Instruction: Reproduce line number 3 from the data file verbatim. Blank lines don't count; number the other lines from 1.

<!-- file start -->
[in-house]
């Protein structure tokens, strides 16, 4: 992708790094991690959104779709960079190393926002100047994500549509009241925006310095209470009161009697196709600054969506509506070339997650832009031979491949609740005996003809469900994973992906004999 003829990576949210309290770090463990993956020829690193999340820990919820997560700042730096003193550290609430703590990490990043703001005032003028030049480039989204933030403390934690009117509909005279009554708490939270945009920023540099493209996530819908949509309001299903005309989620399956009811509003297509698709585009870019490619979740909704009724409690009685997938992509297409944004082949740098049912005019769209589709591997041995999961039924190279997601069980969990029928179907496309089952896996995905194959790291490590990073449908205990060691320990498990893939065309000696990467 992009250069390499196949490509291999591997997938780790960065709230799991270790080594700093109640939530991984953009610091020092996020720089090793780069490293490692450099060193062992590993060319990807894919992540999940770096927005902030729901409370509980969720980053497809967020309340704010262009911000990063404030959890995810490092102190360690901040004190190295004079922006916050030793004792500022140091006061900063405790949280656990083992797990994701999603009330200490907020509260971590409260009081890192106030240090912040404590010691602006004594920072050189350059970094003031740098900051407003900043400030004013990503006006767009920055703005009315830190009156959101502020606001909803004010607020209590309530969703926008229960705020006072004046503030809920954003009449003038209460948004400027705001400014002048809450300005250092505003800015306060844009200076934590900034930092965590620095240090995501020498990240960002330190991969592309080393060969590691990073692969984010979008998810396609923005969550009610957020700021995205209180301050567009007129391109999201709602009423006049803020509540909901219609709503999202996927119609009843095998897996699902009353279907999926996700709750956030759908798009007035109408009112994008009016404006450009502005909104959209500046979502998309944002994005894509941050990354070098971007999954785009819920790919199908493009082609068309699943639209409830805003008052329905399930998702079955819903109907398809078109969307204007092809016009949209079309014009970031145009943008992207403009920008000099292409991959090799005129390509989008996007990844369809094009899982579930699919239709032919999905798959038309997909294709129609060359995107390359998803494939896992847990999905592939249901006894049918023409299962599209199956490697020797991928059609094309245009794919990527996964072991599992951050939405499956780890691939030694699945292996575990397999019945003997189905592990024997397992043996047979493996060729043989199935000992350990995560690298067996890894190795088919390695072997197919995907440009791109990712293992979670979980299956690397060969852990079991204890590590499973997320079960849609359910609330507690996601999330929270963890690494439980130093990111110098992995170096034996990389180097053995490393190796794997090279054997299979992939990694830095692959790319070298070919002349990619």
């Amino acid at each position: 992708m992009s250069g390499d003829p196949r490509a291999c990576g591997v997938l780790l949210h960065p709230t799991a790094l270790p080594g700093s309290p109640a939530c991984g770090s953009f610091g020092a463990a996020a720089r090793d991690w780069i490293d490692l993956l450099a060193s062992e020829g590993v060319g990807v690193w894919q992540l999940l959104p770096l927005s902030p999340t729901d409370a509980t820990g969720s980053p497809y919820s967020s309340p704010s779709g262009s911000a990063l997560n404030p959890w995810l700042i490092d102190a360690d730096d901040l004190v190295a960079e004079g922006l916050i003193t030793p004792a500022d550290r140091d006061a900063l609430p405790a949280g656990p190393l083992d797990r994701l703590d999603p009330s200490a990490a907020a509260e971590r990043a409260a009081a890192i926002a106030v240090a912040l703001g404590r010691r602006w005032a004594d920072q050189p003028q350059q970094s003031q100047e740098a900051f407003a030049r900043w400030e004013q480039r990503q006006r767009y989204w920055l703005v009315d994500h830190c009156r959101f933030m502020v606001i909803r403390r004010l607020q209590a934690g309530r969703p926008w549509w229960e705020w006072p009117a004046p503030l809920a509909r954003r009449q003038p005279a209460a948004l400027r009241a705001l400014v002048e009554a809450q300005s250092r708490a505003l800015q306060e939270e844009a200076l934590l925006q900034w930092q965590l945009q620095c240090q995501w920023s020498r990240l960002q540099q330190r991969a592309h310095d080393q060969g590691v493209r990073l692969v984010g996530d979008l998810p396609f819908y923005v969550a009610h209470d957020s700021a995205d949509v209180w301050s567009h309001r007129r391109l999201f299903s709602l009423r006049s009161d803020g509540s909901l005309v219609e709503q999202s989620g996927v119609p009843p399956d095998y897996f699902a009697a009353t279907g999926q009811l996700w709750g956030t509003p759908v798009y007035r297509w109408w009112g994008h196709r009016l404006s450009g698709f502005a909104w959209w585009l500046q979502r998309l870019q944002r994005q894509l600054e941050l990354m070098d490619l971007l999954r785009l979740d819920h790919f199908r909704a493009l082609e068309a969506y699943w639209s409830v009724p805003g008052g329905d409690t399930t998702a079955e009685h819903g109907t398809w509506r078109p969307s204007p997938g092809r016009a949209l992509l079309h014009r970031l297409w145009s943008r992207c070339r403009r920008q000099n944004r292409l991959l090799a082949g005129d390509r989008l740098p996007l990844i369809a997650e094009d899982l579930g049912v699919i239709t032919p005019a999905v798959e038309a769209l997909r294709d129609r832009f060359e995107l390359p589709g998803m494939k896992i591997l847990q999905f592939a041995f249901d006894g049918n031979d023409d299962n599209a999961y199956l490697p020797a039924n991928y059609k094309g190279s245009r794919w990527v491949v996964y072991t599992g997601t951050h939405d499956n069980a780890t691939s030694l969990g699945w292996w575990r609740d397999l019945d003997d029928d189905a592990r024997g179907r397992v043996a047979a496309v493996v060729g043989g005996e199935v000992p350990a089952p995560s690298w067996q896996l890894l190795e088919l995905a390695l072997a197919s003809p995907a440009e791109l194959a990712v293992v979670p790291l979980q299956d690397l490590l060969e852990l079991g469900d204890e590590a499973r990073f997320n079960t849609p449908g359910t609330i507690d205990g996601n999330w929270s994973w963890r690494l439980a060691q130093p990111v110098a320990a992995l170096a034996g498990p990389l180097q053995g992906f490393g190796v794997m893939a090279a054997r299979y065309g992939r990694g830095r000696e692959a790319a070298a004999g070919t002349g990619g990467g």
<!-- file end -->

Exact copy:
């Amino acid at each position: 992708m992009s250069g390499d003829p196949r490509a291999c990576g591997v997938l780790l949210h960065p709230t799991a790094l270790p080594g700093s309290p109640a939530c991984g770090s953009f610091g020092a463990a996020a720089r090793d991690w780069i490293d490692l993956l450099a060193s062992e020829g590993v060319g990807v690193w894919q992540l999940l959104p770096l927005s902030p999340t729901d409370a509980t820990g969720s980053p497809y919820s967020s309340p704010s779709g262009s911000a990063l997560n404030p959890w995810l700042i490092d102190a360690d730096d901040l004190v190295a960079e004079g922006l916050i003193t030793p004792a500022d550290r140091d006061a900063l609430p405790a949280g656990p190393l083992d797990r994701l703590d999603p009330s200490a990490a907020a509260e971590r990043a409260a009081a890192i926002a106030v240090a912040l703001g404590r010691r602006w005032a004594d920072q050189p003028q350059q970094s003031q100047e740098a900051f407003a030049r900043w400030e004013q480039r990503q006006r767009y989204w920055l703005v009315d994500h830190c009156r959101f933030m502020v606001i909803r403390r004010l607020q209590a934690g309530r969703p926008w549509w229960e705020w006072p009117a004046p503030l809920a509909r954003r009449q003038p005279a209460a948004l400027r009241a705001l400014v002048e009554a809450q300005s250092r708490a505003l800015q306060e939270e844009a200076l934590l925006q900034w930092q965590l945009q620095c240090q995501w920023s020498r990240l960002q540099q330190r991969a592309h310095d080393q060969g590691v493209r990073l692969v984010g996530d979008l998810p396609f819908y923005v969550a009610h209470d957020s700021a995205d949509v209180w301050s567009h309001r007129r391109l999201f299903s709602l009423r006049s009161d803020g509540s909901l005309v219609e709503q999202s989620g996927v119609p009843p399956d095998y897996f699902a009697a009353t279907g999926q009811l996700w709750g956030t509003p759908v798009y007035r297509w109408w009112g994008h196709r009016l404006s450009g698709f502005a909104w959209w585009l500046q979502r998309l870019q944002r994005q894509l600054e941050l990354m070098d490619l971007l999954r785009l979740d819920h790919f199908r909704a493009l082609e068309a969506y699943w639209s409830v009724p805003g008052g329905d409690t399930t998702a079955e009685h819903g109907t398809w509506r078109p969307s204007p997938g092809r016009a949209l992509l079309h014009r970031l297409w145009s943008r992207c070339r403009r920008q000099n944004r292409l991959l090799a082949g005129d390509r989008l740098p996007l990844i369809a997650e094009d899982l579930g049912v699919i239709t032919p005019a999905v798959e038309a769209l997909r294709d129609r832009f060359e995107l390359p589709g998803m494939k896992i591997l847990q999905f592939a041995f249901d006894g049918n031979d023409d299962n599209a999961y199956l490697p020797a039924n991928y059609k094309g190279s245009r794919w990527v491949v996964y072991t599992g997601t951050h939405d499956n069980a780890t691939s030694l969990g699945w292996w575990r609740d397999l019945d003997d029928d189905a592990r024997g179907r397992v043996a047979a496309v493996v060729g043989g005996e199935v000992p350990a089952p995560s690298w067996q896996l890894l190795e088919l995905a390695l072997a197919s003809p995907a440009e791109l194959a990712v293992v979670p790291l979980q299956d690397l490590l060969e852990l079991g469900d204890e590590a499973r990073f997320n079960t849609p449908g359910t609330i507690d205990g996601n999330w929270s994973w963890r690494l439980a060691q130093p990111v110098a320990a992995l170096a034996g498990p990389l180097q053995g992906f490393g190796v794997m893939a090279a054997r299979y065309g992939r990694g830095r000696e692959a790319a070298a004999g070919t002349g990619g990467g």